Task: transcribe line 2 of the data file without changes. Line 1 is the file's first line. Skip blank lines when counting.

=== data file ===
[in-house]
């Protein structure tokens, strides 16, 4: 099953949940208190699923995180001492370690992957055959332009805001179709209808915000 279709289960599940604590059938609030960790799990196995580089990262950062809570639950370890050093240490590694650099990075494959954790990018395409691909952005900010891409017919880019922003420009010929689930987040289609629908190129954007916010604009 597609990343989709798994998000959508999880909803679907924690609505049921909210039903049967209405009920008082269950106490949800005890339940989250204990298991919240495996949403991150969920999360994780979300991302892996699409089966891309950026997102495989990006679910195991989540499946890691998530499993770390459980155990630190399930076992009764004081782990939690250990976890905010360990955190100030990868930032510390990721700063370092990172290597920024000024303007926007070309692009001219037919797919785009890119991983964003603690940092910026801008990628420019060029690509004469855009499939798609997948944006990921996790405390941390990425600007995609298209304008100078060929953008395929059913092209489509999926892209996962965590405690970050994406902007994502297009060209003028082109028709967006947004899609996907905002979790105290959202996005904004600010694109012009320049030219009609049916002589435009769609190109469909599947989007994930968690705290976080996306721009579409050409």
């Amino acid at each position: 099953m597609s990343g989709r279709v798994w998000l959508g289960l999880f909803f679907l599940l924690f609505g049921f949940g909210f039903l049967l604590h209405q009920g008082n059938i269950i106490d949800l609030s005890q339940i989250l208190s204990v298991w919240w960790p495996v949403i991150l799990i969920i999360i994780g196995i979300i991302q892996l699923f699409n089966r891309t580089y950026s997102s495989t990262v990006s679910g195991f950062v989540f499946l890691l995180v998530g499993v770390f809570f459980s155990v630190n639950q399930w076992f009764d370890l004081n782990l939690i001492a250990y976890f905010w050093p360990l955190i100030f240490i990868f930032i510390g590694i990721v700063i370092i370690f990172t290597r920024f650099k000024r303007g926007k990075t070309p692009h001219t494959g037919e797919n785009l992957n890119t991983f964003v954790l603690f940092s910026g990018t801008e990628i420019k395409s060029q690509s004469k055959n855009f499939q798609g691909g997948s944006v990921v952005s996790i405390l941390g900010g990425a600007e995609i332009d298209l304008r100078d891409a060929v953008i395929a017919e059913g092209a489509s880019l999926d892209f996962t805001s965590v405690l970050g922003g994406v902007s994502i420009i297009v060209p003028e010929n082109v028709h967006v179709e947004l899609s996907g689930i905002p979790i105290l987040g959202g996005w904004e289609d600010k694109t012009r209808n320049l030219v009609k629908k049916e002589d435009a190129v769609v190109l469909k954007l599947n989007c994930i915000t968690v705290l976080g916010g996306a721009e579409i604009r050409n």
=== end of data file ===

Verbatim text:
């Protein structure tokens, strides 16, 4: 099953949940208190699923995180001492370690992957055959332009805001179709209808915000 279709289960599940604590059938609030960790799990196995580089990262950062809570639950370890050093240490590694650099990075494959954790990018395409691909952005900010891409017919880019922003420009010929689930987040289609629908190129954007916010604009 597609990343989709798994998000959508999880909803679907924690609505049921909210039903049967209405009920008082269950106490949800005890339940989250204990298991919240495996949403991150969920999360994780979300991302892996699409089966891309950026997102495989990006679910195991989540499946890691998530499993770390459980155990630190399930076992009764004081782990939690250990976890905010360990955190100030990868930032510390990721700063370092990172290597920024000024303007926007070309692009001219037919797919785009890119991983964003603690940092910026801008990628420019060029690509004469855009499939798609997948944006990921996790405390941390990425600007995609298209304008100078060929953008395929059913092209489509999926892209996962965590405690970050994406902007994502297009060209003028082109028709967006947004899609996907905002979790105290959202996005904004600010694109012009320049030219009609049916002589435009769609190109469909599947989007994930968690705290976080996306721009579409050409």